Wozniacki’s career is compared to that of Serena. Serena, even while she was No. 1 made the decision that rather than playing tournaments day in and day out, she would save her energy for the biggest stage, i.e. the Grand Slams. Critics of Serena often say well if she played a full schedule then perhaps she would not perform so well in the Slams. On the other hand you have players like Wozniacki who dedicate themselves to the day in and day out grind of the Tour. Not only does Woznaicki have to be the face of the Tour, she is also its chief spokesperson, sits on the Player’s Council and is a brand ambassador for Adidas. As Roger Federer, former No. 1 on the men’s tour will tell you, being No. 1 not only means occupying the penthouse, it also means a level of responsibility that is thrust upon one’s shoulder.

For years Nadal was a chasing player and you heard no complaints from him in relation to the grind of the tour. As soon as he got to No. 1 and had to defend that position, he started to complain. Credit to Woznaicki, but I am yet to read a quote of hers in which she has even expressed any notion that the season is too long or that it is an arduous task to commit to so many tournaments, or indeed to show up for the Premier Mandatories, unlike say Kim Clijsters who recently remarked that the Mandatory tournaments are a pain in the you know what and she preferred when she was not a top 10 player as she would not have to commit to those events.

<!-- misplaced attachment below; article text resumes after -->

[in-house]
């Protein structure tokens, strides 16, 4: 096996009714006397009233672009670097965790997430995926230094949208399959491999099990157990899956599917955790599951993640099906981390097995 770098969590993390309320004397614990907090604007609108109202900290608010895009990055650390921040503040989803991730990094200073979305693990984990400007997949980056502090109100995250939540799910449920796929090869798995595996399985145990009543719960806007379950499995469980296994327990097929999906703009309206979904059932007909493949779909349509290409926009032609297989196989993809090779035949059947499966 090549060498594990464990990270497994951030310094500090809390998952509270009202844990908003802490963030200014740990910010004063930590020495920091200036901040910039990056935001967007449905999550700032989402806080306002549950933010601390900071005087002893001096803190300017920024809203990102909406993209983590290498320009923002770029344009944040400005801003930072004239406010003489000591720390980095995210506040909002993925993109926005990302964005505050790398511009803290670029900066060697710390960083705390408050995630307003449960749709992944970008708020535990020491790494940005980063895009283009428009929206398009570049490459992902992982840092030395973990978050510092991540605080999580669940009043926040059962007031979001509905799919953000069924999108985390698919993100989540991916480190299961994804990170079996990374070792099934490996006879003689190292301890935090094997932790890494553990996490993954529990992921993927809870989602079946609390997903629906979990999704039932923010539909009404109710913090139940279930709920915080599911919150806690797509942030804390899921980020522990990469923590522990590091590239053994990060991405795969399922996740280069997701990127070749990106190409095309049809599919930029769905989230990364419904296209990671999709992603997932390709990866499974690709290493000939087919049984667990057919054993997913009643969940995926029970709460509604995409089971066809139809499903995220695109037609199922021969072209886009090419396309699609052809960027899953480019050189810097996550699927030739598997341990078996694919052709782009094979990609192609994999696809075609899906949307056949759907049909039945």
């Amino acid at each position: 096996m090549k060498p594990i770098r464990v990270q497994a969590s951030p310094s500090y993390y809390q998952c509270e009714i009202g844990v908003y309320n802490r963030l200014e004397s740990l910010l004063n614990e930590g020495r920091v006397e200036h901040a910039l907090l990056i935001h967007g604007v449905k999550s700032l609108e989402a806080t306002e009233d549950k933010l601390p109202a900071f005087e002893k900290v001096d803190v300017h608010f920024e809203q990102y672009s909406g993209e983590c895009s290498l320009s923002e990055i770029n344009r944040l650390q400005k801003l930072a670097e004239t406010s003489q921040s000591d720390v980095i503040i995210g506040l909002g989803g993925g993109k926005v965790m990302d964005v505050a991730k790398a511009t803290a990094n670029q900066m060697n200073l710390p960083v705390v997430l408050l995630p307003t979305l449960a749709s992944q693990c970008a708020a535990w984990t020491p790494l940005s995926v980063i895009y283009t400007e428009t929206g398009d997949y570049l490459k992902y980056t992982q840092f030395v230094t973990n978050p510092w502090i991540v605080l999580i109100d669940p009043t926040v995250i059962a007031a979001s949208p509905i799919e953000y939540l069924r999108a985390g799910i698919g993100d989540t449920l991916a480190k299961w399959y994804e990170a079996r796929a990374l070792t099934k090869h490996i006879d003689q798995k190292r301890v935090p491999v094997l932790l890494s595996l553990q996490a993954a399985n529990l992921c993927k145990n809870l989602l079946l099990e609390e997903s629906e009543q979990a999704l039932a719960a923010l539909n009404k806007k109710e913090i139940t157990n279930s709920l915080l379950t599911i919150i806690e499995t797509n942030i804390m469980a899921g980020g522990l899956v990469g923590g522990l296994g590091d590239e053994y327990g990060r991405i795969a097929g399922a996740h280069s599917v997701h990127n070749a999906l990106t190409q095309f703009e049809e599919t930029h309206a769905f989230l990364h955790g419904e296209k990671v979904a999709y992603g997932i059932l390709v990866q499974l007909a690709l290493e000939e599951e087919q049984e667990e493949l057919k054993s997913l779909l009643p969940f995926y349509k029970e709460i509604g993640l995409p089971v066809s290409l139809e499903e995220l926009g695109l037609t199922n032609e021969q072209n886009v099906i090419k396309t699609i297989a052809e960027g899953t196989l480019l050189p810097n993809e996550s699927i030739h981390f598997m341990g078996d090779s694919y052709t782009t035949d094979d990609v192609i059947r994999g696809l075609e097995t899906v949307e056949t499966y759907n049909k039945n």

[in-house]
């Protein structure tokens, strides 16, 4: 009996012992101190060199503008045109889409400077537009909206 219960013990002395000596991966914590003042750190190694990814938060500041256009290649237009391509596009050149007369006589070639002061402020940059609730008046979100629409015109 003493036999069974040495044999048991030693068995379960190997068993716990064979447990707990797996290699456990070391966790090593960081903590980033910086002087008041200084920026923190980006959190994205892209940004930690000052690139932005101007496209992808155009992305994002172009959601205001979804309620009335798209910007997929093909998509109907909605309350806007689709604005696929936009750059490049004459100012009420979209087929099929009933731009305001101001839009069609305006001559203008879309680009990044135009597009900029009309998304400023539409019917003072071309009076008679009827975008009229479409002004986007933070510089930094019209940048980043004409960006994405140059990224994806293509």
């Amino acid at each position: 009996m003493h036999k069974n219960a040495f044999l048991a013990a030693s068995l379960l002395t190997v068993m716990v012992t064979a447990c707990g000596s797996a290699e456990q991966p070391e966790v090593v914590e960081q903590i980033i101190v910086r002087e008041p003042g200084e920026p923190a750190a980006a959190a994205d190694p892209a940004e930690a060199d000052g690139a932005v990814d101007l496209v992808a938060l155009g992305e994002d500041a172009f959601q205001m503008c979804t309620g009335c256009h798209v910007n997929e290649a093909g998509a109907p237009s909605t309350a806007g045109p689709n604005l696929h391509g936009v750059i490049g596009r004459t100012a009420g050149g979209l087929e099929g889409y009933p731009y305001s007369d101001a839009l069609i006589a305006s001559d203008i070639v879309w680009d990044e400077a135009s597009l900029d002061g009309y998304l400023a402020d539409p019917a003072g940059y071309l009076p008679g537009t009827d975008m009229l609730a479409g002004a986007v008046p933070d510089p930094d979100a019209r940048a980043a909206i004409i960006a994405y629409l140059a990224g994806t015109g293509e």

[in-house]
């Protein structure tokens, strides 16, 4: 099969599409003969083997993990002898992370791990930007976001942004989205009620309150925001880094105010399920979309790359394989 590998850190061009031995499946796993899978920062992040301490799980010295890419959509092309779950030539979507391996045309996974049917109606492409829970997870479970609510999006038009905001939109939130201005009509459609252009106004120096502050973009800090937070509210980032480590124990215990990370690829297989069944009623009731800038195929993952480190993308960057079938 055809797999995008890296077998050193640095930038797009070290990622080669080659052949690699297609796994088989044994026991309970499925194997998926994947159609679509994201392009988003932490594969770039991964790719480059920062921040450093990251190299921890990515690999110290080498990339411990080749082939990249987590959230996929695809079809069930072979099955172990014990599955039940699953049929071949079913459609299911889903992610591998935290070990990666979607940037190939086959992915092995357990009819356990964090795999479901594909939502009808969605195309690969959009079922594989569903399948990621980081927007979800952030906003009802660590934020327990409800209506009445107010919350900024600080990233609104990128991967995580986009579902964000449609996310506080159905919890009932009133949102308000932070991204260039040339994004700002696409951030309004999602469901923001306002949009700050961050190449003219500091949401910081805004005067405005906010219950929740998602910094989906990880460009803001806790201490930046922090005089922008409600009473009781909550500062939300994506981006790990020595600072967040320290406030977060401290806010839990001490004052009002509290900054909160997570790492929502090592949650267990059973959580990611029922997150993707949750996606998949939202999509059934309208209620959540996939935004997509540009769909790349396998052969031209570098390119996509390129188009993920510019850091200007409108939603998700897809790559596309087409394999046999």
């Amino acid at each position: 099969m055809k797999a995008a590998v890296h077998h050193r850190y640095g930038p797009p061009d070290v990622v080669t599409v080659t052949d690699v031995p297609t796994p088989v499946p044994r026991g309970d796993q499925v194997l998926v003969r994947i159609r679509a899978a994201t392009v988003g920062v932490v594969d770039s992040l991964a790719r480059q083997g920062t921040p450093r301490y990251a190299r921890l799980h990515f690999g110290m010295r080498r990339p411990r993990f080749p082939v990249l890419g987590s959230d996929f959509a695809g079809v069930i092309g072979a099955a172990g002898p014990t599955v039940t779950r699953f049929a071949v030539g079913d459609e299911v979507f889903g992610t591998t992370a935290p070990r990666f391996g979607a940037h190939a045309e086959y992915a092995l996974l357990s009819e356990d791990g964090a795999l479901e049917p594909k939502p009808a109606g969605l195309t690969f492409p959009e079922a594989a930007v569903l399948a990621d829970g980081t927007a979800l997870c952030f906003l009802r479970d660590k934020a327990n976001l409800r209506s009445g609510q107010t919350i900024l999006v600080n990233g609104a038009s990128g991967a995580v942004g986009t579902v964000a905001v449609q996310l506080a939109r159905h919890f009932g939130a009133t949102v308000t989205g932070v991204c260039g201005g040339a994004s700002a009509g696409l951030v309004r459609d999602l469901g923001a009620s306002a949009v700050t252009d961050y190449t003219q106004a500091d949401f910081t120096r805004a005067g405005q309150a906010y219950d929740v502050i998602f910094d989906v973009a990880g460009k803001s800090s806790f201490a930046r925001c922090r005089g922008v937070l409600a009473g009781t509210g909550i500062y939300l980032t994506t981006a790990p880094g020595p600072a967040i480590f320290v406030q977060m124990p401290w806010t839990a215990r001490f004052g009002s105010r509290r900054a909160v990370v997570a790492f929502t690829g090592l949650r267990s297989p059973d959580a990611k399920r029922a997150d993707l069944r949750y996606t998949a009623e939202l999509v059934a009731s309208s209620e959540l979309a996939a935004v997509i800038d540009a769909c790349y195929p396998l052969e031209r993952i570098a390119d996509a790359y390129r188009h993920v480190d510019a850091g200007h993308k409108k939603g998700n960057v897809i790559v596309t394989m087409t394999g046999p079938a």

It was not too long ago when there were critics of Clijsters for holding the No. 1 ranking without winning a Major. At that time her defenders stated that she was consistent and that she was nice and she was a great ambassador for the sport, especially with the Williams Sisters being MIA. Clijsters also defended her position as No.1. Now, her utterances, are for the most part about finding balance in her life and not playing a heavy schedule and winning Grand Slams, which at that time, did not seem to be a major flaw in her number of titles.

Does Wozniacki play too many tournaments? Some would say yes, and I would agree. It is ridiculous that she continues to play tournaments in the lead up to the Majors and then crash and burn at the first sign of a struggle.

It is unfortunate for Wozniacki that as talented as she is, she is playing in an era where there have been so many dominant champions who are still wielding a racquet and whose game has transformed the sport for all time. It does not help that one of her peers has finally been able to break through the pack and win herself a Major, while Wozniacki is still sitting in the penthouse surrounded by lesser titles.

I do believe that Wozniacki’s time will come. I don’t believe the criticism of her occupying the No. 1 spot is justified. She has earned her spot in the rankings. She does not need a Major to justify that position. She needs a Major to show the tennis world and herself that she is able to win the biggest tournaments. With her game as it is now and her schedule as jam packed as it is, I am not optimistic that this will happen, but for what it is worth, Wozniacki is a worthy No. 1 and a fit and proper person to lead the women’s tour based on her performance on the Tour.

1 comment:

tennischick said...

"She does not need a Major to justify that position. She needs a Major to show the tennis world and herself that she is able to win the biggest tournaments."

I agree. As a non-fan of the Woz, I have been fair about judging her #1 status. I have stated that in this she was no different from Safina who also occupied the #1 slot with no Slam. And I was a strong defender of Safina.

But Wozniacki does need to win a damn Slam. It's becoming embarrassing for herself and for the sport.